Victim said...

SPREAD THE WORD!

Victims of judicial corruption have a powerful opportunity to vindicate their own rights and advance reform by testifying in opposition to pay raises for corrupt New York judges at a public hearing to be held by New York’s Judicial Compensation Commission on Wednesday, July 20th, at 11 a.m., in Albany -- &/or by sending the Commission statements of written opposition.

Such hearing directly results from the advocacy of the non-partisan, non-profit citizens’ organization, Center for Judicial Accountability, Inc. (CJA), whose May 23rd and June 23rd letters to the Judicial Compensation Commission called upon it to hold public hearings “to ensure that its work is informed by evidence-based facts as to the supposed quality of our state judges entitling them to increased compensation, including the quality of those judges who have complained that they are underpaid.”

CJA’s position, expressed by its May 23rd letter, is that there must be NO increases in judicial compensation:

“until mechanisms are in place and functioning to remove judges who deliberately pervert the rule of law and any semblance of justice and whose decisions are nothing short of ‘judicial perjuries’, being knowingly false and fabricated. Such judges, willfully destroying the lives of countless New Yorkers, the wellbeing of our state, and our democracy as a whole, are unworthy of their current salaries and benefits – being paid by hardworking New Yorkers.”

CJA’s website, www.judgewatch.org, posts its devastating letters and e-mails to the Judicial Compensation Commission, accessible via the top panel “Latest News”. The direct link is http://www.judgewatch.org/web-pages/judicial-compensation/nys-judicial-compensation.htm.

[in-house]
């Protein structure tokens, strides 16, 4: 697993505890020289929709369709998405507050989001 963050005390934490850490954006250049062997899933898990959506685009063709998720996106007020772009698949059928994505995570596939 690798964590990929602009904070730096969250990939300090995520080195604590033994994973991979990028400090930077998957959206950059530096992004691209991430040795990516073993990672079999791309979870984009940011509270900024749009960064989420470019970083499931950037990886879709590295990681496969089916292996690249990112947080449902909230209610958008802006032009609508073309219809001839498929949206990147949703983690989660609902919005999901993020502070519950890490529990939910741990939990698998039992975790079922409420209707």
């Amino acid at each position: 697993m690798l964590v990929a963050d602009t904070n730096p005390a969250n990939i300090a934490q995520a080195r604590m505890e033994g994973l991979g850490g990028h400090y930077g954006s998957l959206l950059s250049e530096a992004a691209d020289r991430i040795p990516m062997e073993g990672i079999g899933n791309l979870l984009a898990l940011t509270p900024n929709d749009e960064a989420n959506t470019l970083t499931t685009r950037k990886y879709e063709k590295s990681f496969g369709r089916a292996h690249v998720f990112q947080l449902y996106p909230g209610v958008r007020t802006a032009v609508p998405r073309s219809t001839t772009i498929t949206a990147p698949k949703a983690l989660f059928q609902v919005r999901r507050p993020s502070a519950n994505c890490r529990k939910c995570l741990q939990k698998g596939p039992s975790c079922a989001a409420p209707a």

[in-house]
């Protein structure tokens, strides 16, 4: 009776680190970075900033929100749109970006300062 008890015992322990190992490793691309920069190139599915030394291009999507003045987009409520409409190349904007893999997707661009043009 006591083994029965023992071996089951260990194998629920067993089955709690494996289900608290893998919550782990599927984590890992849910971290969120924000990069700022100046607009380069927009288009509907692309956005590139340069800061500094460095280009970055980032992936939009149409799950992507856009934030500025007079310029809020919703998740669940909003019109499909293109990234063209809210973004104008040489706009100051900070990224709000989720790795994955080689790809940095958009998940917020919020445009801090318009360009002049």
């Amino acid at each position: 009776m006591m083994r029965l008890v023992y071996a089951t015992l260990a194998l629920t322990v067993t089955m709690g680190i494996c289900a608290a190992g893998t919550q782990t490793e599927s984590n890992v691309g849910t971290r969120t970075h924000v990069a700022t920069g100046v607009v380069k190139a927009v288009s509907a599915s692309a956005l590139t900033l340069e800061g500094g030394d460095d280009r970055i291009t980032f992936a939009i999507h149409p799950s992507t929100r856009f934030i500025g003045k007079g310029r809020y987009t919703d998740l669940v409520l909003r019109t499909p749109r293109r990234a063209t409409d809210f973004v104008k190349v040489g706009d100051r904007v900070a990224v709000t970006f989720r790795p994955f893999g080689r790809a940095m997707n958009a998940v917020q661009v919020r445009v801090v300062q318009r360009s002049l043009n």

Contact CJA Director Elena Sassower for further details – and about what you can do to help CJA organize a Citizens’ Taxpayer Revolt Against Pay Raises for New York Judges. She can be reached at 718-708-5303 and elena@judgewatch.org.

Meantime, SPREAD THE WORD!

Victim said...

SPREAD THE WORD!

Victims of judicial corruption have a powerful opportunity to vindicate their own rights and advance reform by testifying in opposition to pay raises for corrupt New York judges at a public hearing to be held by New York’s Judicial Compensation Commission on Wednesday, July 20th, at 11 a.m., in Albany -- &/or by sending the Commission statements of written opposition.

Such hearing directly results from the advocacy of the non-partisan, non-profit citizens’ organization, Center for Judicial Accountability, Inc. (CJA), whose May 23rd and June 23rd letters to the Judicial Compensation Commission called upon it to hold public hearings “to ensure that its work is informed by evidence-based facts as to the supposed quality of our state judges entitling them to increased compensation, including the quality of those judges who have complained that they are underpaid.”

CJA’s position, expressed by its May 23rd letter, is that there must be NO increases in judicial compensation: